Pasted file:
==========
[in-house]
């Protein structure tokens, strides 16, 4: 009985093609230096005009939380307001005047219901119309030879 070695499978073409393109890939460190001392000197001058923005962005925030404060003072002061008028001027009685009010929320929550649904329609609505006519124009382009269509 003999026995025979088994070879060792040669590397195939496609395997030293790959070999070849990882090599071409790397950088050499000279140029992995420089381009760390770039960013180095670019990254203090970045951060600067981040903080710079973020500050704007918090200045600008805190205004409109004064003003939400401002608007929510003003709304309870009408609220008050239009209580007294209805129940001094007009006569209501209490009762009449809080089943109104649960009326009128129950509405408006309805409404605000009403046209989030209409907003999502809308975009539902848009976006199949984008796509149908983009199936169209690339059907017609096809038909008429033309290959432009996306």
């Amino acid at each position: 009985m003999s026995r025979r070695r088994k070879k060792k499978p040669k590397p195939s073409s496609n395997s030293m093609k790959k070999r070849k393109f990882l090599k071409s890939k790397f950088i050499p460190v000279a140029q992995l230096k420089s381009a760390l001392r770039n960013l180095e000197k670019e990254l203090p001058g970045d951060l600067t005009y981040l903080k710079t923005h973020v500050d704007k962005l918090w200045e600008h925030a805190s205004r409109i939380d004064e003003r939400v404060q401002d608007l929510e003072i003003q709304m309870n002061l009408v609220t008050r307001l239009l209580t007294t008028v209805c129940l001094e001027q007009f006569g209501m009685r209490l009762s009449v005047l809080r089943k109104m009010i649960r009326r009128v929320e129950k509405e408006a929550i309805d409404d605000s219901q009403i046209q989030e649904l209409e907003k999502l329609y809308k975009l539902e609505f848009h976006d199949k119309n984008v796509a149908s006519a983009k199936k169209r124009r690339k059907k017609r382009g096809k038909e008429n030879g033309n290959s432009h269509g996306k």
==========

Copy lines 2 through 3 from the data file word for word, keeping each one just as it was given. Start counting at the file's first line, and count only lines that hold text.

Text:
């Protein structure tokens, strides 16, 4: 009985093609230096005009939380307001005047219901119309030879 070695499978073409393109890939460190001392000197001058923005962005925030404060003072002061008028001027009685009010929320929550649904329609609505006519124009382009269509 003999026995025979088994070879060792040669590397195939496609395997030293790959070999070849990882090599071409790397950088050499000279140029992995420089381009760390770039960013180095670019990254203090970045951060600067981040903080710079973020500050704007918090200045600008805190205004409109004064003003939400401002608007929510003003709304309870009408609220008050239009209580007294209805129940001094007009006569209501209490009762009449809080089943109104649960009326009128129950509405408006309805409404605000009403046209989030209409907003999502809308975009539902848009976006199949984008796509149908983009199936169209690339059907017609096809038909008429033309290959432009996306």
């Amino acid at each position: 009985m003999s026995r025979r070695r088994k070879k060792k499978p040669k590397p195939s073409s496609n395997s030293m093609k790959k070999r070849k393109f990882l090599k071409s890939k790397f950088i050499p460190v000279a140029q992995l230096k420089s381009a760390l001392r770039n960013l180095e000197k670019e990254l203090p001058g970045d951060l600067t005009y981040l903080k710079t923005h973020v500050d704007k962005l918090w200045e600008h925030a805190s205004r409109i939380d004064e003003r939400v404060q401002d608007l929510e003072i003003q709304m309870n002061l009408v609220t008050r307001l239009l209580t007294t008028v209805c129940l001094e001027q007009f006569g209501m009685r209490l009762s009449v005047l809080r089943k109104m009010i649960r009326r009128v929320e129950k509405e408006a929550i309805d409404d605000s219901q009403i046209q989030e649904l209409e907003k999502l329609y809308k975009l539902e609505f848009h976006d199949k119309n984008v796509a149908s006519a983009k199936k169209r124009r690339k059907k017609r382009g096809k038909e008429n030879g033309n290959s432009h269509g996306k």